Basecamp’s chat sucks

And I like it. But first, a little history.

Back when I started at GitHub, we were using Campfire. 37signal’s standalone chat service. In fact, GitHub hired me through a Campfire interview—around 2010.

Michaniona, Thessaloniki

After some time of using Campfire we wanted to create our own chat app, and also make it a product. We started working on it and, if I remember right, even started using it in the company for a while. Then Slack happened and the rest is history.

We switched to Slack and we abandoned the idea of creating our own chat app.

Slack is not only a chat app. For most remote companies, it’s where everything happens.

GitHub was growing. We went from a 2 digit number of employees to a 4 digit one. Slack started showing its problems.

The combination of growth and using something like Slack changed our communication culture. You see, Slack became the backbone of our company. When we started, we all wanted to be remote first. We agreed to use written asynchronous communication through GitHub Issues. Chat was there for chat-ops, water-cooler chats and emergencies.

After Slack we still used GitHub Issues. Yet, people started defaulting to chat. The problem was not so much that. It was more about the new expectations. People expected almost immediate responses. Not responding immediately or within a day could label you rude or non-collaborative. Even if you didn’t want others to feel like that, the receiving end of a chat message couldn’t help it. They felt they needed to respond immediately. I caught myself writing disclaimers along with my messages to say there’s no urgency. That people can respond whenever they had time. But even that created noise to them.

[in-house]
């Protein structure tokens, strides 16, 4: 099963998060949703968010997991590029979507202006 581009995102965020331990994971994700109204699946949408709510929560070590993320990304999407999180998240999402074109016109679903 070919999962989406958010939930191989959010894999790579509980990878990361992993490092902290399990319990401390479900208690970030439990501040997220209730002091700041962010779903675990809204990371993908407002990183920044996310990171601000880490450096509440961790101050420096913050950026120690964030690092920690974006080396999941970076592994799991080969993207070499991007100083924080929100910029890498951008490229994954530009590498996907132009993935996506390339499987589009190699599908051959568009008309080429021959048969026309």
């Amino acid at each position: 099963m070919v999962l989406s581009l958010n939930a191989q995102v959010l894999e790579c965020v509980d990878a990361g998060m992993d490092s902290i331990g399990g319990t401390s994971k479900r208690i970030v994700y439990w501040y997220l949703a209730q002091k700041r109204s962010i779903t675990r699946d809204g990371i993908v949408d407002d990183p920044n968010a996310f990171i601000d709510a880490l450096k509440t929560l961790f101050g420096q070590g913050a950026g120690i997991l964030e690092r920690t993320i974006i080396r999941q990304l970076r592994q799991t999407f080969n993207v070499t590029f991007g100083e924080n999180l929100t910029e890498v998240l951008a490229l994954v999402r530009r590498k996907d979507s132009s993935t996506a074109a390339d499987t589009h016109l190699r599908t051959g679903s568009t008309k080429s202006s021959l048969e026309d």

Imagine waking up to 20-40 red numbers of unread messages in Slack. Almost all with the expectation of doing something about them as soon as possible. Or having to check them to see what’s urgent and what’s not.

This creates stress. Stress doesn’t make you productive. Not being productive means you are not happy.

At this point I want to say it’s not Slack’s fault. It’s how people use a product that’s based on chat. Any chat app with the extensibility of Slack will have similar problems. There is now Team and other competing products as well. They organize chats in a different way, but they are still based on chat.

A second problem was GitHub growing from a remote first company to having a big office in San Francisco. If leadership is not remote, the company will never be remote first. If you don’t work from Europe for a month, you can never understand the problems of being remote. You can only listen to feedback, but it is difficult to appreciate the problem.

Important discussions started happening outside of Slack or GitHub Issues. This created the sense of a two gear company. One existed in the office and the rest was remote.

When I quit GitHub to start building HeavyMelon, we had two big questions:

  1. Are we going to be fully remote and distributed?
  2. What tool(s) are we going to base our remote company on?

The answer to the first question was straightforward. Hell, the two founders of HeavyMelon—myself and Ilias—live 500+ kilometers apart. We not only want to be remote. We also want to be fully distributed. This means we can hire from anywhere in this world. When we colonize Mars 👽, we can hire there as well.